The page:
Jump to deschodt eric – Attila PDF Jump to search « Atilla » and « Attila the Hun » redirect here. No known image of Attila exists from life.
Above is a likeness by artist and historian George S. Stuart created from his physical description mentioned in historical records. Attila the Hun, was the ruler of the Huns from 434 until his death in March 453. During his reign, he was one of the most feared enemies of the Western and Eastern Roman Empires. He crossed the Danube twice and plundered the Balkans, but was unable to take Constantinople. He subsequently invaded Italy, devastating the northern provinces, but was unable to take Rome.
He planned for further campaigns against the Romans, but died in 453. Figure of Attila in a museum in Hungary. There is no surviving first-hand account of Attila’s appearance, but there is a possible second-hand source provided by Jordanes, who cites a description given by Priscus. He was a man born into the world to shake the nations, the scourge of all lands, who in some way terrified all mankind by the dreadful rumors noised abroad concerning him. He was haughty in his walk, rolling his eyes hither and thither, so that the power of his proud spirit appeared in the movement of his body. Some scholars have suggested that this description is typically East Asian, because it has all the combined features that fit the physical type of people from Eastern Asia, and Attila’s ancestors may have come from there.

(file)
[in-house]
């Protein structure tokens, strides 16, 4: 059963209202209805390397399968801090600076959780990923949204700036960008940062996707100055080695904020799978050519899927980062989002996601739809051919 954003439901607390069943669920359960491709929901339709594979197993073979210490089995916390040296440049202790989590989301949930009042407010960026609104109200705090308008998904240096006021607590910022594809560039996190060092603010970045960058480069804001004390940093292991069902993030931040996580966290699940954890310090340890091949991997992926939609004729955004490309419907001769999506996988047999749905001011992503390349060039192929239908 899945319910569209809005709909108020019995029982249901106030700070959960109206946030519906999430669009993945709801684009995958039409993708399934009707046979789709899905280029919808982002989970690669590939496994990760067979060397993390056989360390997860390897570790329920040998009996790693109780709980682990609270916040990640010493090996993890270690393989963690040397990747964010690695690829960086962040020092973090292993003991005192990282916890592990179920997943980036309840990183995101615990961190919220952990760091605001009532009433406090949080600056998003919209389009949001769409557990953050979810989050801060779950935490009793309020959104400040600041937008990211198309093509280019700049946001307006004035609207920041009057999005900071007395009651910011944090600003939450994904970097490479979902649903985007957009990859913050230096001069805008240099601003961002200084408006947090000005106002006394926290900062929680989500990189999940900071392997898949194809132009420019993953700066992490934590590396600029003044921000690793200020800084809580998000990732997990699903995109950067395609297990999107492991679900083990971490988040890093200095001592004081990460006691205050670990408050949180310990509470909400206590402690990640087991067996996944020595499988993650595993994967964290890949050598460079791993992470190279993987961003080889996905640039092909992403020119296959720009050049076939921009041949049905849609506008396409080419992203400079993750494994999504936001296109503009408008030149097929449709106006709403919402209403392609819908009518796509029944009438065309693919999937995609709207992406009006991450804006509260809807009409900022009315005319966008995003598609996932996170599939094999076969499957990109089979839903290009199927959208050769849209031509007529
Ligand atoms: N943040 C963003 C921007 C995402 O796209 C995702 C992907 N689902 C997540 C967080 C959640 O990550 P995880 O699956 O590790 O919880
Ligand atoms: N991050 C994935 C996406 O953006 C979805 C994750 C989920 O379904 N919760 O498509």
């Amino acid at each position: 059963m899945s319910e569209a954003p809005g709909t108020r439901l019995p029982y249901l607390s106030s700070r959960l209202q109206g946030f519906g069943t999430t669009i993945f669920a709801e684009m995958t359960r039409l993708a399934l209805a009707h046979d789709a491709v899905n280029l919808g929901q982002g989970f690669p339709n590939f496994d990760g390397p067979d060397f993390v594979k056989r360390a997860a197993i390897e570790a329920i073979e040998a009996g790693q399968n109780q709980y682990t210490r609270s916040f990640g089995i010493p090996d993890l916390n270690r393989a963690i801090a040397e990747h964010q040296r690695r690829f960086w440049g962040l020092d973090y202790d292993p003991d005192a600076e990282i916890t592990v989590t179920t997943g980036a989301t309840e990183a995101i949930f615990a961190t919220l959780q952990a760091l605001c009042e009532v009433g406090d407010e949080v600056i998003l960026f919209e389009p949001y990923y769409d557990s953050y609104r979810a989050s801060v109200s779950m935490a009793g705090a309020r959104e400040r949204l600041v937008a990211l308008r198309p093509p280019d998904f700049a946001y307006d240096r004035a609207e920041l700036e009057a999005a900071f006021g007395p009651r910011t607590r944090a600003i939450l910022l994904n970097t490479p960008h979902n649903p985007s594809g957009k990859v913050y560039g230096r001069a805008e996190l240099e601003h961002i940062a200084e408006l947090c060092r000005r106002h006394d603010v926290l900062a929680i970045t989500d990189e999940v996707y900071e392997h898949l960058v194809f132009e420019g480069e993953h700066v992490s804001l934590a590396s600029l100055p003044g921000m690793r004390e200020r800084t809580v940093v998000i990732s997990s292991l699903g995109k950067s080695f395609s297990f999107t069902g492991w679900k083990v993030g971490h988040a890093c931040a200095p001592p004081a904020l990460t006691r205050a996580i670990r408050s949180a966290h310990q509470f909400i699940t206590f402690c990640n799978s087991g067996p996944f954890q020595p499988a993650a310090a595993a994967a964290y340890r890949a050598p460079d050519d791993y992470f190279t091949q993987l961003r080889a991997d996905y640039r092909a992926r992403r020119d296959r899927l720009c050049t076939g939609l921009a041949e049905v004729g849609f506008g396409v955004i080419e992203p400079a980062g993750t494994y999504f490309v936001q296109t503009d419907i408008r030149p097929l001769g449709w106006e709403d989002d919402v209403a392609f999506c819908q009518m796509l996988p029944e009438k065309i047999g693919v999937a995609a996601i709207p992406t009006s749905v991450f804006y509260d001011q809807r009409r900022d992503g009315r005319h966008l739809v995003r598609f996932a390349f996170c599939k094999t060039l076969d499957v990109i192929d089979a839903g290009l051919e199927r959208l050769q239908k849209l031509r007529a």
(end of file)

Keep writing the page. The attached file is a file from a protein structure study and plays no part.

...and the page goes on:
Other historians also believed that the same descriptions were also evident on some Scythian people. Attila is formed from the Gothic or Gepidic noun atta, « father », by means of the diminutive suffix -ila, meaning « little father ». The Gothic etymology was first proposed by Jacob and Wilhelm Grimm in the early 19th century. Gerhard Doerfer notes that the name is simply correct Gothic. The name has sometimes been interpreted as a Germanization of a name of Hunnic origin.
Other scholars have argued for a Turkic origin of the name. Mikkola’s as « too farfetched to be taken seriously ». Snædal similarly notes that none of these proposals has achieved wide acceptance. Criticizing the proposals of finding Turkic or other etymologies for Attila, Doerfer notes that King George VI of England had a name of Greek origin, and Süleyman the Magnificent had a name of Arabic origin, yet that does not make them Greeks or Arabs: it is therefore plausible that Attila would have a name not of Hunnic origin.